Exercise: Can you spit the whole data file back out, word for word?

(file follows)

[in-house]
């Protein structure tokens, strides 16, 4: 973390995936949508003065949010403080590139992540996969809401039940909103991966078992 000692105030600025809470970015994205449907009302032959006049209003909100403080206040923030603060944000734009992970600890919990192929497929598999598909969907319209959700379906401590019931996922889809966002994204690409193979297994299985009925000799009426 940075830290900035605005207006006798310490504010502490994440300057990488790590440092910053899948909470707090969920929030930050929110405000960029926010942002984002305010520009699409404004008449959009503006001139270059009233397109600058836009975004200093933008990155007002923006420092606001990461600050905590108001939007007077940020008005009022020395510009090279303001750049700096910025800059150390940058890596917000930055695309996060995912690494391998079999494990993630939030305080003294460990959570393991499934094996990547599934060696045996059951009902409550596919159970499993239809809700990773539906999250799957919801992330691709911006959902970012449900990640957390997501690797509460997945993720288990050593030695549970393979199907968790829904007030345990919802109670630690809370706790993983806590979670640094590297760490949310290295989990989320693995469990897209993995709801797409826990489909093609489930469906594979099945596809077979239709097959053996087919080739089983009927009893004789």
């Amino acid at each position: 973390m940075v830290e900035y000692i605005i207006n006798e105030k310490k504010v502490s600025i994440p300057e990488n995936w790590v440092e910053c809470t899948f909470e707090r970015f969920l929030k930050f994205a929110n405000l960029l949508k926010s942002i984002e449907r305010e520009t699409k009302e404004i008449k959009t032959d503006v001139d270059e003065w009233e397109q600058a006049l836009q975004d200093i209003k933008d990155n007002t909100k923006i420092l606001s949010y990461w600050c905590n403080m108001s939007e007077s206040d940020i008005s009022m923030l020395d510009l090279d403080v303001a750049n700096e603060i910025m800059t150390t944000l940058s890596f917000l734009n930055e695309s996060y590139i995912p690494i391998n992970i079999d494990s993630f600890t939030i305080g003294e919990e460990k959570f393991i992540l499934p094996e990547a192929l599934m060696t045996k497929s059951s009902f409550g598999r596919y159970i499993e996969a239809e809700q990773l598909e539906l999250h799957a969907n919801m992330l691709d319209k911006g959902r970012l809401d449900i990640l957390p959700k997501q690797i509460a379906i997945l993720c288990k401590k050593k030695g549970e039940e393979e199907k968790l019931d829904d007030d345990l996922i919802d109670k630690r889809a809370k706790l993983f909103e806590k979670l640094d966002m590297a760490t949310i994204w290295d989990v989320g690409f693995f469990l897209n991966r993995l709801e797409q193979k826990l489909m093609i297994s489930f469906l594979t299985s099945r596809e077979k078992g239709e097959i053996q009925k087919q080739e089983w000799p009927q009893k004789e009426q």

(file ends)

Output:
[in-house]
């Protein structure tokens, strides 16, 4: 973390995936949508003065949010403080590139992540996969809401039940909103991966078992 000692105030600025809470970015994205449907009302032959006049209003909100403080206040923030603060944000734009992970600890919990192929497929598999598909969907319209959700379906401590019931996922889809966002994204690409193979297994299985009925000799009426 940075830290900035605005207006006798310490504010502490994440300057990488790590440092910053899948909470707090969920929030930050929110405000960029926010942002984002305010520009699409404004008449959009503006001139270059009233397109600058836009975004200093933008990155007002923006420092606001990461600050905590108001939007007077940020008005009022020395510009090279303001750049700096910025800059150390940058890596917000930055695309996060995912690494391998079999494990993630939030305080003294460990959570393991499934094996990547599934060696045996059951009902409550596919159970499993239809809700990773539906999250799957919801992330691709911006959902970012449900990640957390997501690797509460997945993720288990050593030695549970393979199907968790829904007030345990919802109670630690809370706790993983806590979670640094590297760490949310290295989990989320693995469990897209993995709801797409826990489909093609489930469906594979099945596809077979239709097959053996087919080739089983009927009893004789």
């Amino acid at each position: 973390m940075v830290e900035y000692i605005i207006n006798e105030k310490k504010v502490s600025i994440p300057e990488n995936w790590v440092e910053c809470t899948f909470e707090r970015f969920l929030k930050f994205a929110n405000l960029l949508k926010s942002i984002e449907r305010e520009t699409k009302e404004i008449k959009t032959d503006v001139d270059e003065w009233e397109q600058a006049l836009q975004d200093i209003k933008d990155n007002t909100k923006i420092l606001s949010y990461w600050c905590n403080m108001s939007e007077s206040d940020i008005s009022m923030l020395d510009l090279d403080v303001a750049n700096e603060i910025m800059t150390t944000l940058s890596f917000l734009n930055e695309s996060y590139i995912p690494i391998n992970i079999d494990s993630f600890t939030i305080g003294e919990e460990k959570f393991i992540l499934p094996e990547a192929l599934m060696t045996k497929s059951s009902f409550g598999r596919y159970i499993e996969a239809e809700q990773l598909e539906l999250h799957a969907n919801m992330l691709d319209k911006g959902r970012l809401d449900i990640l957390p959700k997501q690797i509460a379906i997945l993720c288990k401590k050593k030695g549970e039940e393979e199907k968790l019931d829904d007030d345990l996922i919802d109670k630690r889809a809370k706790l993983f909103e806590k979670l640094d966002m590297a760490t949310i994204w290295d989990v989320g690409f693995f469990l897209n991966r993995l709801e797409q193979k826990l489909m093609i297994s489930f469906l594979t299985s099945r596809e077979k078992g239709e097959i053996q009925k087919q080739e089983w000799p009927q009893k004789e009426q």